Each of the films is about four hours long. Some people might say ‘I can’t sit a movie for that long!’ Trust me; you can. These films will suck even those who’ve watched the standard movies and know all of the lines (guilty, I can sit and recite the standard films along to the television, which my family hate), and spit you out twelve hours later wanting to start all over again! There is a lot – a lot – more content, many new scenes and many revised scenes.

Please, please buy yourself the Extended Edition set. I mustadmit I’m watching it right now; I just got to one of my favourite bits of dialogue.

“Frodo Baggins is my name, and this is Samwise Gamgee.”
“Your bodyguard?”
“His gardener.”

Can anyone place those lines?

Notes on The Hobbit: An Unexpected Journey

Well yesterday I saw The Hobbit: An Unexpected Journey movie today. I’m not sure what I thought about it really. It could have been ‘better’ but it could have been far far worse. This isn’t a review, but more a collaboration of my thoughts and feelings. Continue reading

Orcs (Stan Nicholls) Book Review

Stan Nicholls’ ‘Orcs’ is a book that definitely strums a different string to most other fantasy books. We have no knight in shining armour, nor silver elven lord. This book caught my eye in Waterstones (I do most of my shopping in brick and mortar stores, not online), and turned out to be a really good novel. I’d reccommend this to anybody looking for a good read.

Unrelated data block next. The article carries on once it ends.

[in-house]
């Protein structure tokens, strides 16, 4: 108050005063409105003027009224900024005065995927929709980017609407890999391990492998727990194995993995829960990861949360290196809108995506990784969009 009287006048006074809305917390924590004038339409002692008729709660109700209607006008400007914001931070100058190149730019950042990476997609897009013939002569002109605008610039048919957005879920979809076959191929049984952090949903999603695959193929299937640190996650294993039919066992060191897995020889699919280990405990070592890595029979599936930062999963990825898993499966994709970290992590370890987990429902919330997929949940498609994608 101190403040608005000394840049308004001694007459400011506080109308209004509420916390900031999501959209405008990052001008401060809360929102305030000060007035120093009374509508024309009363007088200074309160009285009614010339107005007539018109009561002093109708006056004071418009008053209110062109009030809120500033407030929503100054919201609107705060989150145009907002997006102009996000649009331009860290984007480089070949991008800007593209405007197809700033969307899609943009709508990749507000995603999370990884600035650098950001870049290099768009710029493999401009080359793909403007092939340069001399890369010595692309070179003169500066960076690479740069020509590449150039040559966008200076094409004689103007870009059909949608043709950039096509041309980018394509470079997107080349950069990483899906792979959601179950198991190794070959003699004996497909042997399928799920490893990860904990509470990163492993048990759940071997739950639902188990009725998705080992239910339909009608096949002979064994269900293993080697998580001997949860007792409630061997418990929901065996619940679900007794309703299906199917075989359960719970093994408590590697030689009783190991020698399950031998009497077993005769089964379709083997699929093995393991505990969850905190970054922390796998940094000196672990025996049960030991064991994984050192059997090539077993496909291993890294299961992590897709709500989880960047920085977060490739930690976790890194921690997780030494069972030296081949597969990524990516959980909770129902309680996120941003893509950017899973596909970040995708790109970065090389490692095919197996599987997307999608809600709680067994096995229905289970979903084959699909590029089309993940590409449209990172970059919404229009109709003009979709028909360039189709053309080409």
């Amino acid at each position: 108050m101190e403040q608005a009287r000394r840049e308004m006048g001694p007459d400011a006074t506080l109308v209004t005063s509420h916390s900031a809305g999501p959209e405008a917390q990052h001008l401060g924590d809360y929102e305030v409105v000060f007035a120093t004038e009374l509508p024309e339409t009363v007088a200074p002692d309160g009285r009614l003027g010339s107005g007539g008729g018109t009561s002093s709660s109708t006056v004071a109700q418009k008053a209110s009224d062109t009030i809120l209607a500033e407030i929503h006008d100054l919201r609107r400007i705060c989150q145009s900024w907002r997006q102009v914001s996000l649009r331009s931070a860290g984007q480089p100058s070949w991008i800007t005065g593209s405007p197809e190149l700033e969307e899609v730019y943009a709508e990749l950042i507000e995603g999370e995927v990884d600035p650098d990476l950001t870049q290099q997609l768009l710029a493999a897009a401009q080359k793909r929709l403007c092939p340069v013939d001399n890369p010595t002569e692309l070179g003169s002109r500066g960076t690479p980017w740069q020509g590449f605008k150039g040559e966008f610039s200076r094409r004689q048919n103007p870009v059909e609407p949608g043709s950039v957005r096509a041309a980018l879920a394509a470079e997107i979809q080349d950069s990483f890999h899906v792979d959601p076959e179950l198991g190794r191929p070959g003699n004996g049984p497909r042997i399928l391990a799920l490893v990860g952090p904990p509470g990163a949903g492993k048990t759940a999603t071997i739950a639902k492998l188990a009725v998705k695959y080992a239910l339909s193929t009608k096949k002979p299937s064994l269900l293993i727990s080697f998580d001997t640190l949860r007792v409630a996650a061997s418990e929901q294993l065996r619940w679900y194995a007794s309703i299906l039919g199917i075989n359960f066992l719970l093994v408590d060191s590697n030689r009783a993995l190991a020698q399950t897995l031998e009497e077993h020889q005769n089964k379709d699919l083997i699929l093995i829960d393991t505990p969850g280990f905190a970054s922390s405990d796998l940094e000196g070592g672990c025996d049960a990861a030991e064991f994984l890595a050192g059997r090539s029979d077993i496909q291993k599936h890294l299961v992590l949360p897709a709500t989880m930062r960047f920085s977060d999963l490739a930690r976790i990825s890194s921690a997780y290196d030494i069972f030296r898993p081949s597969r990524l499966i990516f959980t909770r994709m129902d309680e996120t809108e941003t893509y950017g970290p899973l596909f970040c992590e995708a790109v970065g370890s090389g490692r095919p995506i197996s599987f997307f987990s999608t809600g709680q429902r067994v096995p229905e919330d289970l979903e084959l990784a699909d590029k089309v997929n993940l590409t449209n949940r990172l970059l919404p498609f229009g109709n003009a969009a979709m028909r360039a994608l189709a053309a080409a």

Orcs is the story of the Wolverines, an Orc warband enslaved by an evil queen ‘Jennesta’. They are set against the Unis (humans whom worship one god), their master being a ‘Mani’ (worshiping many gods). The orcs also hate the humans for bringing advancement and technology to the land, and draining the magic of Maras Dantia (the world). Sent to retrieve an artifact, the Orcs are delayed and Jennesta believes herself betrayed, so she sends a second warband to pursue them. Under captain Stryke, the Wolverines decide they must garner four more of the artifact ‘stars’ to bargain their freedom. As their enemies mount up, things become a little more difficult, however. Captain Stryke is having strange dreams, though. Dreams that mean more than he realises.. Continue reading

A Poem!

Three posts today, I know, I’m sorry!

I just finished writing out this poem in my first shoddy attempt at ‘Bilbo Hand’, which can be found here, and is the writing style of Bilbo (and Frodo) in the Lord of the Rings films. As it is, this took me ages to write, but I hope to become more fluent!

The poem is based off of Bilbo’s poem in Rivendell, Book 1, Chapter 3. I hope you enjoy it.

No, the font doesn’t incorporate capitals.

Unfinished Tales (J.R.R. Tolkien) Book Review

Tolkien’s ‘Unfinished Tales’ is not a story in itself, but a collection of tales that relate to stories in The Lord of the Rings universe, which Tolkien has added to. Some are not ‘unfinished’, but more explanations, or even a ‘prequel’ style story. In this way, I cannot write this review as I normally would, as the book does not follow a single coherent plot, nor follow the deeds of one group of characters. Continue reading